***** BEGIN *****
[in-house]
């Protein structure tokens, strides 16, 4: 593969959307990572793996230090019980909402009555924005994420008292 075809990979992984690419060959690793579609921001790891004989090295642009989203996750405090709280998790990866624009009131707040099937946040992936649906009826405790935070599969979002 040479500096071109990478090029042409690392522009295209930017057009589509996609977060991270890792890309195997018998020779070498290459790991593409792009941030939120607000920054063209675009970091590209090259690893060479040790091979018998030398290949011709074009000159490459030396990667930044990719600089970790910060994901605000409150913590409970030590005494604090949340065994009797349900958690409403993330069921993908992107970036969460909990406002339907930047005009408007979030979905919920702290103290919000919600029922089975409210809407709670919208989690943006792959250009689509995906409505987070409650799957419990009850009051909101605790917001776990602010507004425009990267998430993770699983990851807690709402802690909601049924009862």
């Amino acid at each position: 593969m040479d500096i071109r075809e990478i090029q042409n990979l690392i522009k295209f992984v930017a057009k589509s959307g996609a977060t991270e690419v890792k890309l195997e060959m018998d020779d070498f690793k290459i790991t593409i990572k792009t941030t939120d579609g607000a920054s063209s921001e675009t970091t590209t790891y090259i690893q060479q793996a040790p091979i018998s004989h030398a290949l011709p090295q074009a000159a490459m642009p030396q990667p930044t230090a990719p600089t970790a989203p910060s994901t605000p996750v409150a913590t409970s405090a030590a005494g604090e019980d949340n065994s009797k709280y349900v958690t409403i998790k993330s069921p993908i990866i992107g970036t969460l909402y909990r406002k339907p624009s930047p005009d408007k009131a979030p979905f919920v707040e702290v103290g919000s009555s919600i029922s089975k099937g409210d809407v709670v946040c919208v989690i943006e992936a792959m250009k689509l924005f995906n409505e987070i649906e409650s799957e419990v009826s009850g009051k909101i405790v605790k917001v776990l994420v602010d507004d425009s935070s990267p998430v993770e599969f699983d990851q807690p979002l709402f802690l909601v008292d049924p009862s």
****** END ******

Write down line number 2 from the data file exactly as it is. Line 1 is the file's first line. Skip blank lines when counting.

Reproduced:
């Protein structure tokens, strides 16, 4: 593969959307990572793996230090019980909402009555924005994420008292 075809990979992984690419060959690793579609921001790891004989090295642009989203996750405090709280998790990866624009009131707040099937946040992936649906009826405790935070599969979002 040479500096071109990478090029042409690392522009295209930017057009589509996609977060991270890792890309195997018998020779070498290459790991593409792009941030939120607000920054063209675009970091590209090259690893060479040790091979018998030398290949011709074009000159490459030396990667930044990719600089970790910060994901605000409150913590409970030590005494604090949340065994009797349900958690409403993330069921993908992107970036969460909990406002339907930047005009408007979030979905919920702290103290919000919600029922089975409210809407709670919208989690943006792959250009689509995906409505987070409650799957419990009850009051909101605790917001776990602010507004425009990267998430993770699983990851807690709402802690909601049924009862």